The Classroom Newsletter: “This Week in Our Room” and the Importance of Modelling Writing for Our Kindergarten Children

FullSizeRender-3We officially retired our “This Week in Our Room” paper newsletter last week.  We’ve now started an online newsletter that we will write and post on this website on Fridays.  We’ll try to write about one or two topics of interest from the classroom, in addition to the usual wrap-up of the week, upcoming events and reminders.

We’ve been writing a classroom newsletter every Friday, every school year, since we started teaching.  For me, that means since September 1987 (although I missed one year while I was teaching Learning Support).  Christy has been teaching in the classroom (mixed in with Learning Support, as well) since March 1994, so we’ve written many newsletters between us.  It’s been part of our weekly routine, and one that signalled the completion of a week’s worth of work, well done.

We began writing the weekly newsletter as student teachers.  Our supervising teachers sent one out on Fridays, and it was part of our teaching responsibilities to write the newsletter every week during the final practicum.  You certainly feel like you are the classroom teacher when you’re responsible for the main communication line between home and school.

But times are a-changing and there’s a lot of pressure from everywhere to send out newsletters and bulletins electronically to reduce paper and be more environmentally responsible.  It’s a good thing and makes a lot of sense.

In my class, I wrote the weekly newsletter during Friday lunch.  I often sit at a table with the children while they’re eating and they are always amazed to see me filling in the page with print.  They can’t believe I write a newsletter every week (“Didn’t you write that last week?”) and they sometimes think it’s a lot of work.  But I always explain to them the newsletter is for their moms and dads so that they know what’s happening at school.  They love to know what I’m writing, so I always read it aloud to them.

We know that modelling writing is imperative to encourage children to begin writing themselves.  They need to see how much we value this process, similar to reading.  For some light lunch conversation, I would ask my little table group for ideas I might write about in the newsletter; they were delighted to make suggestions, watch me write, and read it back for their approval.  Children really want to know what the words say.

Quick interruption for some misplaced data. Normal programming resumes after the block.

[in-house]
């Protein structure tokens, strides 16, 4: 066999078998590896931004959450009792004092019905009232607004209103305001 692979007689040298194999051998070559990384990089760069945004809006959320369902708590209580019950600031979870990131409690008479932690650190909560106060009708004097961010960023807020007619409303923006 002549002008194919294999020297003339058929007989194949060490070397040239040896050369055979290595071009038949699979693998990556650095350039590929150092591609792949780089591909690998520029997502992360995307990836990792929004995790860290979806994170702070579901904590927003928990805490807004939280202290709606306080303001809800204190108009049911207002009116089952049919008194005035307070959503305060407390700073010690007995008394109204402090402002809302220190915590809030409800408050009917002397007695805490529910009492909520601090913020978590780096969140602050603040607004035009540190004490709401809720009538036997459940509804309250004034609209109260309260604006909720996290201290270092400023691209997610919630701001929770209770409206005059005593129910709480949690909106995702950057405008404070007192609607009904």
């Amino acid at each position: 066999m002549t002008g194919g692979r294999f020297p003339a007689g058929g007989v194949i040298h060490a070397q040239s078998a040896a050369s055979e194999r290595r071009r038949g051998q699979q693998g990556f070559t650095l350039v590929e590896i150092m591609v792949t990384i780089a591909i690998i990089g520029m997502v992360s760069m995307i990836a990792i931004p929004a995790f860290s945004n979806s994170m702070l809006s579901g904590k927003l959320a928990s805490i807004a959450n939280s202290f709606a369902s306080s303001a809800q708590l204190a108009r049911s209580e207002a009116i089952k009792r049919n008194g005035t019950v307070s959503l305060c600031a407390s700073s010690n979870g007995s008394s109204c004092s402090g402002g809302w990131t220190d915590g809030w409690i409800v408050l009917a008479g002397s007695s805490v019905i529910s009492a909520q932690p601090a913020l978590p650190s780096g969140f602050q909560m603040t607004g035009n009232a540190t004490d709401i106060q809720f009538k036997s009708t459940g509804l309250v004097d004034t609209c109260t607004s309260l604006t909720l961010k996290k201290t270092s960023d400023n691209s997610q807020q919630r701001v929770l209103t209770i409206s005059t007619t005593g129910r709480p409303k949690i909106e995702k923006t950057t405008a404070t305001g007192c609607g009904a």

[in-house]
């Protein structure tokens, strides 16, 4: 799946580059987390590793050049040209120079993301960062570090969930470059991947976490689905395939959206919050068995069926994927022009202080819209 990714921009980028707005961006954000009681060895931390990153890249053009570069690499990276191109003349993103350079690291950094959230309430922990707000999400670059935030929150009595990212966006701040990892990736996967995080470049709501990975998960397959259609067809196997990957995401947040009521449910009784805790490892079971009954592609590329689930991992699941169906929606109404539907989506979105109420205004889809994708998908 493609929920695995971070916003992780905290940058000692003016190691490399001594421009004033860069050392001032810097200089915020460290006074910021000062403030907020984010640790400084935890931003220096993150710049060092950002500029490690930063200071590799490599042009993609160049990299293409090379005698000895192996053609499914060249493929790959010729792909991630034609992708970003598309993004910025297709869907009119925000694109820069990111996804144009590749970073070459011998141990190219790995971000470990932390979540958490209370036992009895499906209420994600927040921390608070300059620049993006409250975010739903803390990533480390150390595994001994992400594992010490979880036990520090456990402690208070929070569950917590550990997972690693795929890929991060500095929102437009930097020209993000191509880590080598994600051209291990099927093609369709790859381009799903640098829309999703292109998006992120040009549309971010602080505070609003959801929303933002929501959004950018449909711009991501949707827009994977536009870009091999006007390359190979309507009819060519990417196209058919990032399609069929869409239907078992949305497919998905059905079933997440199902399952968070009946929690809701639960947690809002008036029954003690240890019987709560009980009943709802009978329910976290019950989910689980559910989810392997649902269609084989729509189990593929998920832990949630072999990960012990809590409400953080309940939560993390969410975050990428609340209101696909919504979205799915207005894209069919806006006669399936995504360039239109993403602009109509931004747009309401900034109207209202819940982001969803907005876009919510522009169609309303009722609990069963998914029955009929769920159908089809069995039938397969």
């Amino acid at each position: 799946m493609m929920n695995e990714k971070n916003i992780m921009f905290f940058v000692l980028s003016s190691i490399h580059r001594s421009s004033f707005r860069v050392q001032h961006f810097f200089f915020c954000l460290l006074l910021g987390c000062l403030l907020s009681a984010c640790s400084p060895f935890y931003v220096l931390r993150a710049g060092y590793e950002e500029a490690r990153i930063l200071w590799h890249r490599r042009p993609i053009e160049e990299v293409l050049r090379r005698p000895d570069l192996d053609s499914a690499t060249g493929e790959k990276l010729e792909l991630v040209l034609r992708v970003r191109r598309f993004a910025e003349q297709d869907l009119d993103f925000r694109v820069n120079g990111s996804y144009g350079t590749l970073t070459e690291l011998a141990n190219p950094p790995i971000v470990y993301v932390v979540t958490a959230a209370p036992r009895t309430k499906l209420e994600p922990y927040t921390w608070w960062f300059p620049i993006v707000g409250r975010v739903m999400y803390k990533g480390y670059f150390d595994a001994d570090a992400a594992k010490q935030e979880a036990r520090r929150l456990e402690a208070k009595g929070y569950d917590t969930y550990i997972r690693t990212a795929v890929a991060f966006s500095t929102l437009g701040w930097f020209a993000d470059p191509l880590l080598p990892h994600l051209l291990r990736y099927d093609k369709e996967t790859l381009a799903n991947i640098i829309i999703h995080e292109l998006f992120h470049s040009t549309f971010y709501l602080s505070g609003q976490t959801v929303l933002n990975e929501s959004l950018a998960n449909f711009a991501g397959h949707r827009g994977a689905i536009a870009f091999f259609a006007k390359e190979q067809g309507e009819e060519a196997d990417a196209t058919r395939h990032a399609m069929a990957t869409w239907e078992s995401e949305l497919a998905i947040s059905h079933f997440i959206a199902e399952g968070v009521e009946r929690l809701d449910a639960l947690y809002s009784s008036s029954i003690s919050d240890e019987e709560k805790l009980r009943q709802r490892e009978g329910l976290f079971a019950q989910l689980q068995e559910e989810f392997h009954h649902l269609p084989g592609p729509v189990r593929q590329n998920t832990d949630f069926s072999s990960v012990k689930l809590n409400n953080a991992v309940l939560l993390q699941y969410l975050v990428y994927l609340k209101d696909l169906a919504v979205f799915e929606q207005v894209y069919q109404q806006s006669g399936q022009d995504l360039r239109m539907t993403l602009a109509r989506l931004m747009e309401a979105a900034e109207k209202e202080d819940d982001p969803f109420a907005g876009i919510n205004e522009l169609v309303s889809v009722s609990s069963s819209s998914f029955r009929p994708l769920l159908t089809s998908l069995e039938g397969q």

It’s also fun when I’ve already written up an idea they had.  It shows we’re all thinking the same things are important. The children are learning a sense of ownership from participating in the writing process, even just at the idea stage.

Our classes love writing so much because they see us writing all the time.  With the paper newsletter, the children were learning firsthand the newsletter was purposeful communication to be read by a specific audience, their parents.  We were modelling that for them every step of the way, as we wrote it, and handed out the copies for them to take home “for your parents to read.”

They haven’t seen us writing yet on the iPad (we’re currently using Pages for writing all the posts on The Self-Regulated Teacher, but will probably switch to Google Docs soon) since we’ve transitioned to our online newsletter, but that time is coming and we’re sure an interesting conversation will revolve around it.

With the advent of summer, here are a few things you can do to develop and maintain your child’s fine motor skills and interest in writing:

  • Have a supply of pencils, crayons, pencil crayons and felt pens available for your child to write and draw
  • We love to use oil pastels in class which are great for drawing and colouring because they’re so bright (warning: can be challenging to remove if it gets on your clothes)
  • Have some supplies like an individual paint set, glue sticks and child safe scissors ready
  • Recently, our classes enjoy having access to a stapler, tape dispenser, hole punch and string or wool to make “hangers” for their drawings
  • Gather an assortment of little notebooks, or booklets that you can make yourself with scrap paper and a stapler to write in; sheets of paper in all sizes and colours
  • Get your children involved in purposeful reading and writing activities such as grocery lists; to-do lists; writing and sending notes and cards to family and friends; copy a simple recipe for Grandma
  • Our classes love to use rubber stamps and stamp pads, fantastic for fine motor development


These activities are going to be the most fun when you sit down with your child, so enjoy this time together and write-on!

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